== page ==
First destinations of recent graduates include:
- Scientific Council for Government Policy: Research Fellow
- Henri-Nannen-Journalistenschule: Further study - Journalism
- UCL: PhD European History
- Royal College of Art: Further study - European Art History
- UCL: PhD History
This programme not only provides an outstanding foundation for those hoping to undertake PhD research and pursue an academic career but is also popular with students wishing to go into journalism, the civil service, business, museum and heritage and the education sector. Debates, small group seminars and tutorials help students to acquire strong presentation and negotiation skills for their future career. Likewise the analytical and research skills gained by students on this programme are highly valued by employers from a range of industries. There are many additional activities available, both within the department and the wider UCL community, to help students focus on employability skills whilst they are here, for example departmental careers talks and networking opportunities with history alumni.
Why study this degree at UCL?
UCL History enjoys an outstanding international reputation for its research and teaching.
The department is strongly committed to the intellectual development of all our students; if you come to UCL, you will receive individual supervision from leading historians.
Located in Bloomsbury, UCL History is just a few minutes walk away from the exceptional resources of the British Library, the British Museum and the research institutes of the University of London, including the Warburg Institute and the Institute of Historical Research.
Student / staff ratios › 39 staff including 8 postdocs › 101 taught students › 46 research students
"My work challenges celebratory accounts of Britain's early industrial revolution. All societies are inclined to mythologise the past, in part to justify present actions. Research historians must point out such distortions and misunderstandings so that we, individuals, communities, and societies, act more thoughtfully and sympathetically in the present. I've taught for many years, but I still enjoy it a lot because I'm stimulated and challenged by my students. Each year they are a bit different to the year before. I enjoy observing that and having to respond to it in my teaching. Secondly, even with so many resources now online, I love going to libraries and archives and piecing together little bits of the past."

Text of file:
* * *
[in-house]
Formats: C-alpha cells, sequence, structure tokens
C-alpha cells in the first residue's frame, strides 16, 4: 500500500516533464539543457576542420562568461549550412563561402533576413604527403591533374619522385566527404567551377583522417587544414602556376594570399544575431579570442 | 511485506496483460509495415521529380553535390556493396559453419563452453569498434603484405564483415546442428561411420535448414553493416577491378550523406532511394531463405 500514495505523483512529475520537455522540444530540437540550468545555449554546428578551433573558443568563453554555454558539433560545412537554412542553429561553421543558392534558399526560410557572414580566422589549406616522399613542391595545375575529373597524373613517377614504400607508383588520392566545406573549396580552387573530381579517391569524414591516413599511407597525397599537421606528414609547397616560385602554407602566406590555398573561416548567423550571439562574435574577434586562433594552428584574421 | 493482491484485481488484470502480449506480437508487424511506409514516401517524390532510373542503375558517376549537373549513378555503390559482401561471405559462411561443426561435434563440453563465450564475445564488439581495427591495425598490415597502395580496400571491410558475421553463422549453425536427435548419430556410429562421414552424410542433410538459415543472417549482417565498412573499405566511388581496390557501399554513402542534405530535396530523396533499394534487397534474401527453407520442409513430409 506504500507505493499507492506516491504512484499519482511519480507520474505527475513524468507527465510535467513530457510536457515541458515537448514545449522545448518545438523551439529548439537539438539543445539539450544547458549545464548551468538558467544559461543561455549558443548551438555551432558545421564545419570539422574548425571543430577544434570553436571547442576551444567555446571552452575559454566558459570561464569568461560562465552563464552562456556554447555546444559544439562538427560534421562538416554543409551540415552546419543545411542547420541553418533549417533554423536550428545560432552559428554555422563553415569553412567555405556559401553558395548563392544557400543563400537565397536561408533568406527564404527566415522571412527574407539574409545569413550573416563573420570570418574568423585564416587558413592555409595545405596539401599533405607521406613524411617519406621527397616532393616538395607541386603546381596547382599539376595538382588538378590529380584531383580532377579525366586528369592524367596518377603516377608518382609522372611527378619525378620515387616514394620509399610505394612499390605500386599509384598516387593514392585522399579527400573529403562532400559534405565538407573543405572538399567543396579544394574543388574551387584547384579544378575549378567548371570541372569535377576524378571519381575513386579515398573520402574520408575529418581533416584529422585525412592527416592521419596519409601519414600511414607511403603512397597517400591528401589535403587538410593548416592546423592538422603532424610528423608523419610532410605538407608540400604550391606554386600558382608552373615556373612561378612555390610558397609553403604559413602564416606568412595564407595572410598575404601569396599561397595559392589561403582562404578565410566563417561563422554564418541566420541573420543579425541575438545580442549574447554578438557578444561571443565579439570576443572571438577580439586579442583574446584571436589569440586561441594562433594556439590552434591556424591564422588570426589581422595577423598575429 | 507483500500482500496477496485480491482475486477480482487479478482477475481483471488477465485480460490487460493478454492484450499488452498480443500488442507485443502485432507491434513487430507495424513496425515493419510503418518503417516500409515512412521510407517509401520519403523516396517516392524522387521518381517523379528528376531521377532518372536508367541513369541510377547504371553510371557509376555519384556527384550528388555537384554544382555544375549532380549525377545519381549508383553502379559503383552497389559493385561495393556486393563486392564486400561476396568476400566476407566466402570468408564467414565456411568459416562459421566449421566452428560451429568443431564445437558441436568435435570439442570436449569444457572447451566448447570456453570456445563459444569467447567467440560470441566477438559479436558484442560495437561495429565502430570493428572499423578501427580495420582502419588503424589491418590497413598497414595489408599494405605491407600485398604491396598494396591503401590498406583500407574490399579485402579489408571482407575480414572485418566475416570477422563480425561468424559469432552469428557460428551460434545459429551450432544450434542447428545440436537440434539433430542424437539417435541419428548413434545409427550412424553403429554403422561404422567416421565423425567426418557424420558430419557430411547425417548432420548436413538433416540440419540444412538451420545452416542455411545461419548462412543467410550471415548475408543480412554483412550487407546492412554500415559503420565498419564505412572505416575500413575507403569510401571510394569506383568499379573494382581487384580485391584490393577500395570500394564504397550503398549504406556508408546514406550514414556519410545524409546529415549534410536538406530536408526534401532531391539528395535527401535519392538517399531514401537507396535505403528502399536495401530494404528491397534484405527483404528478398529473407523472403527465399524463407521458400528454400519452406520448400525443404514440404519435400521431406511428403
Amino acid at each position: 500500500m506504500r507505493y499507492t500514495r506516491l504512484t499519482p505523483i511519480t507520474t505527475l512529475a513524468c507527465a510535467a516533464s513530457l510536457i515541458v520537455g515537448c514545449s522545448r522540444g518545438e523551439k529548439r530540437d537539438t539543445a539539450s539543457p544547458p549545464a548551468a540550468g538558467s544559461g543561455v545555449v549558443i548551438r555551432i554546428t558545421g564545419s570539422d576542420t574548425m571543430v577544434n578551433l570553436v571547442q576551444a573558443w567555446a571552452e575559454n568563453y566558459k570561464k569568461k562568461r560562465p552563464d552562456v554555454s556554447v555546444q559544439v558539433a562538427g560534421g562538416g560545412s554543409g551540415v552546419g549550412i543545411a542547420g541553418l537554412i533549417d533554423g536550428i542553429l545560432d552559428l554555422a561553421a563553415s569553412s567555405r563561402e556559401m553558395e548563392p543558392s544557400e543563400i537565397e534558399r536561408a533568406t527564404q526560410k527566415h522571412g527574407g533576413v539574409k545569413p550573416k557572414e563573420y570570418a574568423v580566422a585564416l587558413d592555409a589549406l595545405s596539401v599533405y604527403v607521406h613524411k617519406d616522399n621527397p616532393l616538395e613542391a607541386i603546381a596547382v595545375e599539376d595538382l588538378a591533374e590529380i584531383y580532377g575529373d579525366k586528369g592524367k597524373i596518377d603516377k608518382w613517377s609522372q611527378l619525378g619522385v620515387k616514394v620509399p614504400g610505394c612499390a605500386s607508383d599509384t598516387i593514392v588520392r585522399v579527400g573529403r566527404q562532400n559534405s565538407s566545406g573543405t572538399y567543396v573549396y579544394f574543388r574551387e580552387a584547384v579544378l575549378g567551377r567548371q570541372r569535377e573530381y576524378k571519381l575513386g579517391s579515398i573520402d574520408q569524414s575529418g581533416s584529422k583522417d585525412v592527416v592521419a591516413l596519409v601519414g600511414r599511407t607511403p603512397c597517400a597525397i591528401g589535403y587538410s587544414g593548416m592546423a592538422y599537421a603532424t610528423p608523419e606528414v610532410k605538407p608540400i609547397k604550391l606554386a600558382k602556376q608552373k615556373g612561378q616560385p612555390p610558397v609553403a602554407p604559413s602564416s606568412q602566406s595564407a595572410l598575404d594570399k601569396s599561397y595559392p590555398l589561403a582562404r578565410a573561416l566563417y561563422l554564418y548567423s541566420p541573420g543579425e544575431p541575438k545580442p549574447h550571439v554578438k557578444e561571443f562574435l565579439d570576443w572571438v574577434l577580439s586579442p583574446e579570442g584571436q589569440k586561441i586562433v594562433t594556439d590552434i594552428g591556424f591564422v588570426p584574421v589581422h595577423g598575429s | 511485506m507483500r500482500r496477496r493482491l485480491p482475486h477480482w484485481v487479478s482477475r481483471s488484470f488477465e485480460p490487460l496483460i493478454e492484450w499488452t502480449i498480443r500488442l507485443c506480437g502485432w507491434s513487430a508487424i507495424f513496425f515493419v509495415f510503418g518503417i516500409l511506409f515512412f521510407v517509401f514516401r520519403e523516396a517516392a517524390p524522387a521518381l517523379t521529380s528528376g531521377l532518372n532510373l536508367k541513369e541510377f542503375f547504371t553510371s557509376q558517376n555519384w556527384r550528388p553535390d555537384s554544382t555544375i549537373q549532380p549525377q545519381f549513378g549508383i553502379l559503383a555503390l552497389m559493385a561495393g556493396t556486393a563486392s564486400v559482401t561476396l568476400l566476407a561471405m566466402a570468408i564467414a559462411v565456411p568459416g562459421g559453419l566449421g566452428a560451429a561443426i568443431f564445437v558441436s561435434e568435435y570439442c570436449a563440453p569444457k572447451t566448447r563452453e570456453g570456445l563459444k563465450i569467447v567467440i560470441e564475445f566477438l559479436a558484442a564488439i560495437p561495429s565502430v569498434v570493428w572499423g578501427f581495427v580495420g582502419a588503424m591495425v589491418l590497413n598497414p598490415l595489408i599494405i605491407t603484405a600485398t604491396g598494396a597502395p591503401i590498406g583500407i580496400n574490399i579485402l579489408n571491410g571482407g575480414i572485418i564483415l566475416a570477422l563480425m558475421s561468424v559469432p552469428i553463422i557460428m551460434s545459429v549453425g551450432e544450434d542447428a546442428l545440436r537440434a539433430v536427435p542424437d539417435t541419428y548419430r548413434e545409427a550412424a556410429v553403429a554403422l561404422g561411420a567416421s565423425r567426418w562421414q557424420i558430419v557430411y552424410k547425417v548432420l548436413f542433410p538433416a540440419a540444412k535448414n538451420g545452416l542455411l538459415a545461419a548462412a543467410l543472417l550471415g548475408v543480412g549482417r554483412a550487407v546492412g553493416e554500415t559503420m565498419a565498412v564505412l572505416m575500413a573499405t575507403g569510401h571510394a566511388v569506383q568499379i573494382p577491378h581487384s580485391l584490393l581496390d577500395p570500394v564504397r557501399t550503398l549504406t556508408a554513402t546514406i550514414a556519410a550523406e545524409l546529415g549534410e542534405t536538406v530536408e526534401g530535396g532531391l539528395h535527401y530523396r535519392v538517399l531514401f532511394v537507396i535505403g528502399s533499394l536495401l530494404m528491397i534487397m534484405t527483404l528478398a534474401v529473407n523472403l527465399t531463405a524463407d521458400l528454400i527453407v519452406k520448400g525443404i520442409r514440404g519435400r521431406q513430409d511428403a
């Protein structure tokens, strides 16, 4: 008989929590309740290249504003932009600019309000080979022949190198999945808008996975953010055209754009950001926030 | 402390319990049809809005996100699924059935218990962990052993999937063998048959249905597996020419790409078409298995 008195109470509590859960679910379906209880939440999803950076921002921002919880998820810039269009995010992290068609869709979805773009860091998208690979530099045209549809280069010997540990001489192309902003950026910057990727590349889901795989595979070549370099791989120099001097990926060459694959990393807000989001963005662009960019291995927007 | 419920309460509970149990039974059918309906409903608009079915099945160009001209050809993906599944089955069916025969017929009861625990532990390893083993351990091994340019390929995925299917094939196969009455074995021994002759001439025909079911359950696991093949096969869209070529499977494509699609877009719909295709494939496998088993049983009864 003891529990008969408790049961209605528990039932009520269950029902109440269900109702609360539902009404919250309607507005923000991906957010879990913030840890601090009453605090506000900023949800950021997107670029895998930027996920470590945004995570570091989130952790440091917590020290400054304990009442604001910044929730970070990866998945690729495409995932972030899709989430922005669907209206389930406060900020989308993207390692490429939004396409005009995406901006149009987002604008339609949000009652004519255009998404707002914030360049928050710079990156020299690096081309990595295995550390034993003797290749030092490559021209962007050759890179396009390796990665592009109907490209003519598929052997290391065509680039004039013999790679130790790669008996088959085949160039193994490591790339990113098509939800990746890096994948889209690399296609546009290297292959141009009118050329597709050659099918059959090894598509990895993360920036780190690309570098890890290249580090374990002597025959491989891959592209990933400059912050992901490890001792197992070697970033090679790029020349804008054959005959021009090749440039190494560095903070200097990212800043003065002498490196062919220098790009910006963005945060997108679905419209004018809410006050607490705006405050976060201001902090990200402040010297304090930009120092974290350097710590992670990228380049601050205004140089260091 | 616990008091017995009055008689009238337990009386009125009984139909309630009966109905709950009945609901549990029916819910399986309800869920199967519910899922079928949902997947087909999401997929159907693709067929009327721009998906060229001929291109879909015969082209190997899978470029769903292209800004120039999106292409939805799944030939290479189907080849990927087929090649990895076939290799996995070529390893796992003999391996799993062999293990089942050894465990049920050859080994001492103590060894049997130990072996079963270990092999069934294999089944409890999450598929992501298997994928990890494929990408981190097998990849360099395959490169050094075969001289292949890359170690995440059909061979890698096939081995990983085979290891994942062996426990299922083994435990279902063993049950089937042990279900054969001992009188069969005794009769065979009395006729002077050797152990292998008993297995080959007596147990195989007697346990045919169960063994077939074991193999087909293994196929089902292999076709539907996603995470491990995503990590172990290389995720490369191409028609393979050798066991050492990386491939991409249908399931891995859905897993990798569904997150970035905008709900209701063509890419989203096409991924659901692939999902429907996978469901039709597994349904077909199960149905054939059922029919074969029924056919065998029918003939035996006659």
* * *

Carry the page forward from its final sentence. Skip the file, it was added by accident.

Professor Julian HoppitMA in History, MA in European History
Astor Professor of British History
Application and next steps
Students are advised to apply as early as possible due to competition for places. Those applying for scholarship funding (particularly overseas applicants) should take note of application deadlines.
Who can apply?
The programme is suitable for students who wish to deepen their understanding of European history to prepare them to undertake future academic research in the field. Knowledge of foreign languages is not a prerequisite, but all students are required to take a course in a language of their choice.
- All applicants
- 29 July 2016
For more information see our Applications page.Apply now
What are we looking for?When we assess your application we would like to learn:
- why you want to study European History at graduate level
- why you want to study European History at UCL
- what particularly attracts you to this programme
- how your academic background meets the demands of a challenging academic environment
- where you would like to go professionally with your degree